And repeat this for,,, change ClusterIssuer name, and dnsZone, change privateKeySecretRef:

Request wildcard certificates for you Ingresses

We will use a wildcard certificate with validation through the provider’s DNS:

kind: Certificate
  name: domain-io
  namespace: domain
  secretName: domain-io-tls
    name: letsencrypt-prod
    kind: ClusterIssuer
  - '*' 

And repeat this for *, *, * change namespace, secretName, ClusterIssuer Name.

Changes should occur in the section, certificates should appear, the normal status is Active and the color is green:

Run Ingresses for Your App

Since we issued wildcard certificates in advance and they will be updated independently, we can specify this secret for different domains in the settings. To synchronize secrets between namespaces, you can, for example, use a kubed.

Secure access for non-production zones

You can use client certificate validation to secure your development and test environments. To do this, you need to issue several self-signed certificates and add annotations to the ingress settings: "true" feature/ingresses-cert-dev <--feature - namespace "on" "1"

More details can be found here.

For convert pem and key copy to different files, then give the command:

openssl pkcs12 -export -out developer.pfx -inkey developer.key -in developer.pem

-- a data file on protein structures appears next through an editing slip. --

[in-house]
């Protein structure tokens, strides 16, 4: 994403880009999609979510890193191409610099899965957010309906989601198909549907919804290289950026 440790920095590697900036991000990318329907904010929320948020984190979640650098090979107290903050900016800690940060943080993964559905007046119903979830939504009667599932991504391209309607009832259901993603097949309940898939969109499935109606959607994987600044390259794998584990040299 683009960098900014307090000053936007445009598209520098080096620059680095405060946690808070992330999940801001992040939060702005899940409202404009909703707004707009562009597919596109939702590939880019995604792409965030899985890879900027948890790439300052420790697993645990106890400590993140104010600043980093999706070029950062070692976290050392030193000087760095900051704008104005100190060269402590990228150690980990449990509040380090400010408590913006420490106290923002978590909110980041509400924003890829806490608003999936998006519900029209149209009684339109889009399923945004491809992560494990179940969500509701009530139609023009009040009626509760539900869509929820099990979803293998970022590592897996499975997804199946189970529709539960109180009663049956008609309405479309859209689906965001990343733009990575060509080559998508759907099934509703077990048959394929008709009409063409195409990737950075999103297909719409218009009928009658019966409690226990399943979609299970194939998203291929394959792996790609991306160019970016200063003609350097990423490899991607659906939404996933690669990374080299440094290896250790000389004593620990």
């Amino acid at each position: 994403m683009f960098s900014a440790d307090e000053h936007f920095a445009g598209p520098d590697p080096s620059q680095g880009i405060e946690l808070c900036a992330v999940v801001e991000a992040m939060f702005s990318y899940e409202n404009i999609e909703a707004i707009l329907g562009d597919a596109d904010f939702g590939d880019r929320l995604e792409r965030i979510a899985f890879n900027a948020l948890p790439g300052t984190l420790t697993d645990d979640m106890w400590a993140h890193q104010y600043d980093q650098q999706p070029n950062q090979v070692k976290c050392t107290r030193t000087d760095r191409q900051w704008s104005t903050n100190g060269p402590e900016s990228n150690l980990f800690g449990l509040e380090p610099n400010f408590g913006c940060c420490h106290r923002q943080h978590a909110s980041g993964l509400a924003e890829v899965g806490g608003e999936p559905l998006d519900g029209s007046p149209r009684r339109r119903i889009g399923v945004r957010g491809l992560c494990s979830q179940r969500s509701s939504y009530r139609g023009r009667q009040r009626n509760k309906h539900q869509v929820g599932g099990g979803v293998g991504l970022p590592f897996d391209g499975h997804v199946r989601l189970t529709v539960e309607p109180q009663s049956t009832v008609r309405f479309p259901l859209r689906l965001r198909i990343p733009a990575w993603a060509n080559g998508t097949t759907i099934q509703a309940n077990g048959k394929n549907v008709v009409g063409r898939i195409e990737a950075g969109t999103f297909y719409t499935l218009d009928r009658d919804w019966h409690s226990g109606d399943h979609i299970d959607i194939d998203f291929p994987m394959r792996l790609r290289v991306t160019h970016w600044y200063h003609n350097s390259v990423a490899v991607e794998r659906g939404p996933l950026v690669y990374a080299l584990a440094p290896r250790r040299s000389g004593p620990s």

and add pfx to chrome in settings.

Run external-dns

Add helm-chart repo:


  apiRetries: 3
  assumeRoleArn: ''
  batchChangeSize: 1000
    mountPath: /.aws
    secretKey: -->secret-from-iam<--
    secretName: ''
  evaluateTargetHealth: ''
  preferCNAME: ''
  region: eu-central-1
  zoneTags: []
  zoneType: ''
  create: true
  kind: DNSEndpoint
  - service
  - ingress
  - crd
txtOwnerId: sandbox
policy: sync

Create CRD: CRDmanifest

Create DNSendpoint


kind: DNSEndpoint
  name: examplednsrecord
  namespace: feature
  - dnsName:
    recordTTL: 180
    recordType: A

In log:

time="2021-11-25T23:19:37Z" level=info msg="All records are already up to date"
time="2021-11-25T23:20:38Z" level=info msg="Applying provider record filter for domains: []"


time="2021-11-25T23:54:57Z" level=info msg="Desired change: CREATE A [Id: /hostedzone/ZXXXXXXXXXXXDN]"
time="2021-11-25T23:54:57Z" level=info msg="Desired change: CREATE TXT [Id: /hostedzone/ZXXXXXXXXXXXXXXXXDN]"
time="2021-11-25T23:54:57Z" level=info msg="2 record(s) in zone [Id: /hostedzone/ZXXXXXXXXXXXXXXXDN] were successfully updated"


time="2021-11-25T23:59:59Z" level=info msg="Desired change: DELETE A [Id: /hostedzone/ZXXXXXXXXXXXXXDN]"
time="2021-11-25T23:59:59Z" level=info msg="Desired change: DELETE TXT [Id: /hostedzone/ZXXXXXXXXXXXXXDN]"
time="2021-11-25T23:59:59Z" level=info msg="2 record(s) in zone [Id: /hostedzone/ZXXXXXXXXXXXXXXXXXXDN] were successfully updated"


As it turns out for your own development, it is quite easy to raise the full stack on a single server and even post it on the Internet.

Test zones: – secure access – secure access – secure access